Seems to me the contractor had no more claim to any of it than he
would have had uncovering a stash hidden by the current owner. I can't
see the heirs having a claim either. For one thing, the money was part
of the house when it was sold, and for another, surely there must be a
statue of limitations on returning lost property.
Obviously, the lawyers disagree.
That's how I feel about it. Anything a contractor finds in the house
belongs to the home owner. Just because it's hidden in a wall doesn't
mean it's up for grabs.
The story mentioned the lady was going to declare bankruptcy, or at least
testified to that in court? What's she doing remodeling anyway?
If you're quiet, your teeth never touch your ankles.
To email me directly, send a message to puckdropper (at) fastmail.fm
"contractor Bob Kitts, who couldn't agree on how to split the money with
Ummm, how about 0:100 for the homeowner.
Wow, what made this guy think he had any right to any of it?
If I'm taking out a vanity and find a diamond ring that fell behind it,
what it the world would make me think I had any right to keep it?
Does this guy go through the couch cushions, too? :-)
"Playing is not something I do at night, it's my function in life"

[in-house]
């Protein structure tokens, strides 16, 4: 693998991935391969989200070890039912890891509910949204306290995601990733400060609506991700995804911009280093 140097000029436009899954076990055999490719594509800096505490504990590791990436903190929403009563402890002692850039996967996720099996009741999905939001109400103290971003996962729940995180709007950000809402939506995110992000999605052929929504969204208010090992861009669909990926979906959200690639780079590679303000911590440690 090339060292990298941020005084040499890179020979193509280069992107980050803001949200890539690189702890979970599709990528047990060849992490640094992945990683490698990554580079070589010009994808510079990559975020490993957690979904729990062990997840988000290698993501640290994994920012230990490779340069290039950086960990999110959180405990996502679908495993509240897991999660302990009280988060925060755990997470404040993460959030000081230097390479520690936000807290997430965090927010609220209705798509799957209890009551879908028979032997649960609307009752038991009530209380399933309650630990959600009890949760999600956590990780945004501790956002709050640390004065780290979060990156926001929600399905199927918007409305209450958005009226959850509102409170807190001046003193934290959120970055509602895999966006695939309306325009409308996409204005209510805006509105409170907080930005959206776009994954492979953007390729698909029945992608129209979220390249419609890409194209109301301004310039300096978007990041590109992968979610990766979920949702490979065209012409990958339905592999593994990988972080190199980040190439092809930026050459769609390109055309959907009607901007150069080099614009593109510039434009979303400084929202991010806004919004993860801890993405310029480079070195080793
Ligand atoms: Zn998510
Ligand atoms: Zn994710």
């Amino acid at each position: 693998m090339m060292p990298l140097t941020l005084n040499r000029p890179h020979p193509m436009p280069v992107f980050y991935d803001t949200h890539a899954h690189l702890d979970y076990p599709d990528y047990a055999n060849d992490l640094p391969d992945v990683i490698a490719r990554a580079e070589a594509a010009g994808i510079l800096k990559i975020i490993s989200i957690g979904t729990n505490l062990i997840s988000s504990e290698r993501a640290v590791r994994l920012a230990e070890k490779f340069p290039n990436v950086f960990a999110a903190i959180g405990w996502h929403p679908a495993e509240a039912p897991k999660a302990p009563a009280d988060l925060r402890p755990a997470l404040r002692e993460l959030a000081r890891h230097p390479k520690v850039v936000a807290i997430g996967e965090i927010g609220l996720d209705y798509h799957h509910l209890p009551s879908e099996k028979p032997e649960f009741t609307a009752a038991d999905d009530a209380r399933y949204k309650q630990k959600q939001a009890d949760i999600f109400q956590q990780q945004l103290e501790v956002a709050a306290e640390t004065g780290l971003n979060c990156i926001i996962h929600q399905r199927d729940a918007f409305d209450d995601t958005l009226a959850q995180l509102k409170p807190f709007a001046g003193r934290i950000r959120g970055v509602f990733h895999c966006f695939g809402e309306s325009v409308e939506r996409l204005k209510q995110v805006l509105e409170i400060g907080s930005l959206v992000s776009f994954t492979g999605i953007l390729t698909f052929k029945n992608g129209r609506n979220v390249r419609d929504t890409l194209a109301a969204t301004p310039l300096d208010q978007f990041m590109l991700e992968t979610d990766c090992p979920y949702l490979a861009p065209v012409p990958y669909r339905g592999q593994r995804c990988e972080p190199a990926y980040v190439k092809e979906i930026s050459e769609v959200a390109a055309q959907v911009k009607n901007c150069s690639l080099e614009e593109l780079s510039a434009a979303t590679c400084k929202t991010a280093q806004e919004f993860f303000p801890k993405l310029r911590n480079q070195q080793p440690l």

In English law, the difference is that in one case it's "lost" and in the
"Lost" is obviously the home-owners property. No argument.
Hidden stuff by parties deceased is "treasure trove" and is automatically
property of the Crown. In practice, the finder usually gets a reward, which
may even amount to the full value, but that is discretionary and by no means
I know, but I was merely pointing out that moral responsibility, common sense
and the legal position are not always congruent. Sometimes what would seem
"obvious" and "correct" from a philosophical perspective, is downright wrong
when ground down and reassembled by The Law. Were it not so, we would need no
lawyers and ultimately no Law - just non-prejudicial contemplation
In other cases, the judicial process makes analysis of arguable issues easier
- but only within the bounds of the construct. It has no "absolute" value. If
it had, the law in Cleveland, OH would be the same as in Manchester, England
and Baghdad Iraq. That's a whole new can of worms - the argument for an
absolute truth derived from whatever source is probably THE biggest issue in
the world today and for the forseeable future. I don't think we, as a rec.
group can afford to go there, particularly when we have piles of wet sawdust
to find a use for.. and hanging prepositions about which to get pedantic.
Take the money..open the box.. take the money.. open the box...
You ARE the choices you make.
Peace 'n' Hugs.
On closing day, after the fact, I once found 30 old silver dollars , boxed
and tucked away under the kitchen sink of a house I'd just purchased in the
Heights area of Houston. I immediately returned them to the seller that
afternoon. The only thing I gained from that experience was the satisfaction
of seeing the smile on the lady's face because she'd gotten her deceased
husband's "coin collection" back, and the knowledge that I can't be bought
for a mere $30 + appreciation ... however, add a goodly number more zeros
and that might change ... maybe. :)
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